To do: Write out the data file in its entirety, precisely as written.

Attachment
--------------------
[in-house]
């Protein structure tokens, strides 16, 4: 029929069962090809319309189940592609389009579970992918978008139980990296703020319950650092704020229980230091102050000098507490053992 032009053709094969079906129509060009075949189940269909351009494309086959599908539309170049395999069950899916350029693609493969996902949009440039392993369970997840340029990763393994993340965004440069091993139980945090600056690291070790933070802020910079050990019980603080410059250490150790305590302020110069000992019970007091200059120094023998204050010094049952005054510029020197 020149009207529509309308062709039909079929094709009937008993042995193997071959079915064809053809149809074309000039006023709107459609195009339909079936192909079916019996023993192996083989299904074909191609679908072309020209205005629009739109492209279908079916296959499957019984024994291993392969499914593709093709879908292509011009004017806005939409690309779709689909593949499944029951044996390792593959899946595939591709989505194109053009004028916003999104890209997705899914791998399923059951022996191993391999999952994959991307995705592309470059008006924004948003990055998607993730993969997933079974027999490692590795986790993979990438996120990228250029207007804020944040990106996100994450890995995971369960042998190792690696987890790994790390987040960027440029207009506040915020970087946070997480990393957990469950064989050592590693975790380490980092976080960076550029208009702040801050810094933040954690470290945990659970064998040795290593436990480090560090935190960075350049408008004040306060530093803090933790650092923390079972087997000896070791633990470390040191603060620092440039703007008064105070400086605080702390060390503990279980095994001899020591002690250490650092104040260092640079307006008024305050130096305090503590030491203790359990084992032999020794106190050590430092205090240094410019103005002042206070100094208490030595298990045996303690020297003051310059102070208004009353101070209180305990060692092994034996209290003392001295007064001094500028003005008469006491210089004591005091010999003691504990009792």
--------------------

[in-house]
């Protein structure tokens, strides 16, 4: 029929069962090809319309189940592609389009579970992918978008139980990296703020319950650092704020229980230091102050000098507490053992 032009053709094969079906129509060009075949189940269909351009494309086959599908539309170049395999069950899916350029693609493969996902949009440039392993369970997840340029990763393994993340965004440069091993139980945090600056690291070790933070802020910079050990019980603080410059250490150790305590302020110069000992019970007091200059120094023998204050010094049952005054510029020197 020149009207529509309308062709039909079929094709009937008993042995193997071959079915064809053809149809074309000039006023709107459609195009339909079936192909079916019996023993192996083989299904074909191609679908072309020209205005629009739109492209279908079916296959499957019984024994291993392969499914593709093709879908292509011009004017806005939409690309779709689909593949499944029951044996390792593959899946595939591709989505194109053009004028916003999104890209997705899914791998399923059951022996191993391999999952994959991307995705592309470059008006924004948003990055998607993730993969997933079974027999490692590795986790993979990438996120990228250029207007804020944040990106996100994450890995995971369960042998190792690696987890790994790390987040960027440029207009506040915020970087946070997480990393957990469950064989050592590693975790380490980092976080960076550029208009702040801050810094933040954690470290945990659970064998040795290593436990480090560090935190960075350049408008004040306060530093803090933790650092923390079972087997000896070791633990470390040191603060620092440039703007008064105070400086605080702390060390503990279980095994001899020591002690250490650092104040260092640079307006008024305050130096305090503590030491203790359990084992032999020794106190050590430092205090240094410019103005002042206070100094208490030595298990045996303690020297003051310059102070208004009353101070209180305990060692092994034996209290003392001295007064001094500028003005008469006491210089004591005091010999003691504990009792």